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With everyone having busy lives and loads of distractions during the day, most people are glad to get any sleep at all. Once their tiresome working day is over, people want only one thing—to get under the sheets and get a good night's sleep. But what about the position that you’re in while sleeping? Most people don't think about that once they're in bed, but you should know that some positions could actually allow you to sleep better at night.
When it comes to sleeping on your stomach, many people are wondering if that position is damaging to their health. The short answer to this question would be: yes, it is. Even though it can help prevent sleep apnea and reduce snoring, this position has a negative impact on your back and neck (read more), which leads to poor sleep and the feeling of discomfort throughout the rest of the day. Plus, it can be uncomfortable for pregnant women to sleep in this position.
Let's have a look at the three most important reasons why sleeping on your stomach is not good for you:
1. It Places a Strain On Your Spine
As you've probably already heard, many people who sleep on their stomach experience some kind of pain—whether it is in their joints, back, or neck. It is sure to affect how much sleep they get during the night. Such pains usually lead to waking up in the middle of the night, directly affecting the amount of sleep that you'll get, which then leads to a feeling of discomfort during the rest of the day.
According to one medical research group, sleeping on your stomach is bad for your back, as it places a certain amount of strain and pressure on your spine. The reason behind this is that the middle part of your body is exactly where most of the weight is, making it difficult to maintain a neutral position of the spine during the night.
This stress on the spine leads to increased stress on the rest of your body structure and, additionally, to pain in all parts of the body, since the spine could be considered as a pipeline for the nerves. It also leads to sensations such as numbness and tingling, which are rather uncomfortable.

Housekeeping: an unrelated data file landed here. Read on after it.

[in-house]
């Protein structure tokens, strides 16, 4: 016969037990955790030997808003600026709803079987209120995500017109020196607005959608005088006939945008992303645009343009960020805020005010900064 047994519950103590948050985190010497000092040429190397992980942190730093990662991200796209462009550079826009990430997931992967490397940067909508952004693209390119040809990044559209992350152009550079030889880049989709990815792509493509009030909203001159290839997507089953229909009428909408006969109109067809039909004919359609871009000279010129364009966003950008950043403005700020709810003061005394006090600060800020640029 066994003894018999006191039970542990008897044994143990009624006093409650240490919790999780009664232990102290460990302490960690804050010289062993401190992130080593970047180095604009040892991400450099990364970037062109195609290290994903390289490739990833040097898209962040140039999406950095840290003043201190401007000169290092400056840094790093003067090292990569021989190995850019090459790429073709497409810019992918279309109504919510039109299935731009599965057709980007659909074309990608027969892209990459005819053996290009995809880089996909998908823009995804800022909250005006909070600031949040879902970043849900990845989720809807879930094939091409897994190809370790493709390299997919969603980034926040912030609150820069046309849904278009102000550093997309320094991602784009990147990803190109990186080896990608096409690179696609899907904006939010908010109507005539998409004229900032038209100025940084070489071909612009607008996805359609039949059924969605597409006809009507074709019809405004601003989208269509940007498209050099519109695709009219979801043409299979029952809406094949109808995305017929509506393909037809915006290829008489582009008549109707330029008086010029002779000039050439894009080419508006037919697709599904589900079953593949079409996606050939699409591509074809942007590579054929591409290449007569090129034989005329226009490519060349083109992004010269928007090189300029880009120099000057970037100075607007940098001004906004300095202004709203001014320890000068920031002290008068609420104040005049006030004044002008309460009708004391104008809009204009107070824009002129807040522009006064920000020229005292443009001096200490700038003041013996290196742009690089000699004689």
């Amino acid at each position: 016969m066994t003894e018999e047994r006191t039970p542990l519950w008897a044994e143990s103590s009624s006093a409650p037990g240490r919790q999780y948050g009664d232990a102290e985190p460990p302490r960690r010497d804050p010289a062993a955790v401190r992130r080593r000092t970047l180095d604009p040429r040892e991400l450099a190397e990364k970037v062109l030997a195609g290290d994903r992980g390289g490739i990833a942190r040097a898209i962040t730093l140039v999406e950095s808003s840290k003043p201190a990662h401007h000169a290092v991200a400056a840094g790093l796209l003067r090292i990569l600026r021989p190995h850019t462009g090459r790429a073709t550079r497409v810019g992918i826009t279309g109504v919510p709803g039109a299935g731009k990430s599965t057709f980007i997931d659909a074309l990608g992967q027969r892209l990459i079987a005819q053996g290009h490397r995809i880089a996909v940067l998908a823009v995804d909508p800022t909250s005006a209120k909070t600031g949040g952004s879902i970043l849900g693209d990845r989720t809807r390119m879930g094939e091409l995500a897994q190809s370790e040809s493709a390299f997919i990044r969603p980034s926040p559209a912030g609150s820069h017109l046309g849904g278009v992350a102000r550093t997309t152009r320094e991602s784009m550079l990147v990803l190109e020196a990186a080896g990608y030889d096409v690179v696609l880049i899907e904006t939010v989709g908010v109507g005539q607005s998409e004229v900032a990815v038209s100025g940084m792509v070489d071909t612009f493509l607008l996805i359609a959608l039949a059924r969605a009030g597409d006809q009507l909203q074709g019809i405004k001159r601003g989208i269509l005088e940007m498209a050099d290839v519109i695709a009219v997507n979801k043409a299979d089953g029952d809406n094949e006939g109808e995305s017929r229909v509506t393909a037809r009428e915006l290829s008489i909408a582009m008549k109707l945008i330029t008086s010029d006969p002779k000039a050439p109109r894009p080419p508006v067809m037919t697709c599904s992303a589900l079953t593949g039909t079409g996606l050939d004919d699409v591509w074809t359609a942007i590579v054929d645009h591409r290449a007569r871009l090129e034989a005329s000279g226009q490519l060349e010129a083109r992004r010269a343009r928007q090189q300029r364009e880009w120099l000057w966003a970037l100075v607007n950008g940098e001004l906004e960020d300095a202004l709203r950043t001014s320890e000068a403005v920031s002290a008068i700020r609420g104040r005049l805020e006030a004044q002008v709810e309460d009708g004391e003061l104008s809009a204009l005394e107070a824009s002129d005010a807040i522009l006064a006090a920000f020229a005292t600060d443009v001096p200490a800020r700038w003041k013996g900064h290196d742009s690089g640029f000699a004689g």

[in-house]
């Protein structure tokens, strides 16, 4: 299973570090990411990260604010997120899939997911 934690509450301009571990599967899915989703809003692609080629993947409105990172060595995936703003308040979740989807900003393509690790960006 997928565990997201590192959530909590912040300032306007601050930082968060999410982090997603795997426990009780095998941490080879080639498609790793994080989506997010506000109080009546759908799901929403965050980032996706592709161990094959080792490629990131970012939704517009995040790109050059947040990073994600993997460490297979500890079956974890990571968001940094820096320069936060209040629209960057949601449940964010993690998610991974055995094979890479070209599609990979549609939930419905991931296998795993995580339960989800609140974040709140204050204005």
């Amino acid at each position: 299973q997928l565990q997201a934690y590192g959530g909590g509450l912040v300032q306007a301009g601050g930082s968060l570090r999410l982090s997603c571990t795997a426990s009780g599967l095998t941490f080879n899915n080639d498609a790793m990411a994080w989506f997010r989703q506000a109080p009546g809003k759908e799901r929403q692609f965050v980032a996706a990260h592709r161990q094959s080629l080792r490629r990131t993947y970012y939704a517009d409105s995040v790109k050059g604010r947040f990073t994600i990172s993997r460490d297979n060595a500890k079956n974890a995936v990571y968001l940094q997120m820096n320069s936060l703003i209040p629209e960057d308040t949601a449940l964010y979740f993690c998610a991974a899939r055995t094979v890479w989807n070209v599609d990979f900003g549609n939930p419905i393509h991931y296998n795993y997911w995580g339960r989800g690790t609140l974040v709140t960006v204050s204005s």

2. It Causes the Pain in Your Neck
Just like with the spine, sleeping on your stomach may also cause neck problems. Unless you manage to find a way to breathe through the pillow, you have to turn your head to one side when you're sleeping on your stomach. This causes your neck to be twisted, putting your spine and head out of alignment, leading to some severe damage. You probably won't notice this damage after only one night, but the problems will unquestionably become evident over time.
Suffering from neck pain? Here are 10 pillows that help alleviate neck soreness.
One of the biggest neck problems that you certainly don't want to experience is the so-called herniated disk. This issue appears when the spinal vertebrae shift enough to cause a rupture of the gelatinous disk inside, causing the gel to leak out and irritate the nerves. This is very painful and requires professional treatment to heal.
3. It’s Really Bad For Moms-To-Be
It gets harder and harder to physically sleep on your stomach in the later pregnancy stages even if you wanted to (hello, baby bump). After week 16 or so, it might start to feel like you’re laying on a growing watermelon. Plus, the extra weight around the middle of the body increases the pull on the spine and can lead to acute back pain. And pregnant women don’t need any extra reasons for back pain.
Although it’s not necessarily dangerous for the baby, it can be uncomfortable for you. A medical study from 2012 suggests that when a pregnant woman is sleeping on her left side, the healthy blood flow will be increased and thus provide the optimum levels of oxygen for both the baby and its mother. If you would like to make it easier for you to stay in this position check our recommended maternity pillow picks.
Tips for the Stomach Sleepers
Despite all these warnings, some people have been sleeping in this position for their whole lives and don't want to make a change. If you're one of them, check out these tips—they will help you avoid potential complications:
- Always use a thin pillow, or don't use a pillow at all. The flatter the pillow, the less angled your neck and the head will be.
- Choose a mattress designed for front sleepers. Typically, that means a slightly firmer than average bed. It will allow you to get a good night's rest on your stomach.
- Putting a pillow under your pelvis is guaranteed to help. It will keep your back in a more neutral position, taking the pressure off your spine.
- Two to three minutes of stretching in the morning will help you to put your body back into alignment and strengthen the supporting muscles. Always start the stretching session with a little bit of warm up, and be gentle!
There are quite a large number of people who sleep on their stomachs, despite the disadvantages of this position. We're pretty sure that mothers-to-be won't do such a thing, but the rest of the people who sleep in this position are putting a strain on their spine and neck, which might result in herniated disk disorder or nerve problems.
If you're among those people, we would advise you to try changing your sleep position as soon as possible to avoid these severe consequences. Of course, you don't have to do it immediately—try lying on your back or your side while you're relaxing during the day, and then it might just become your habit during the night. If it still doesn't help you, check out the tips mentioned above, which will, at least, help you avoid the possible complications.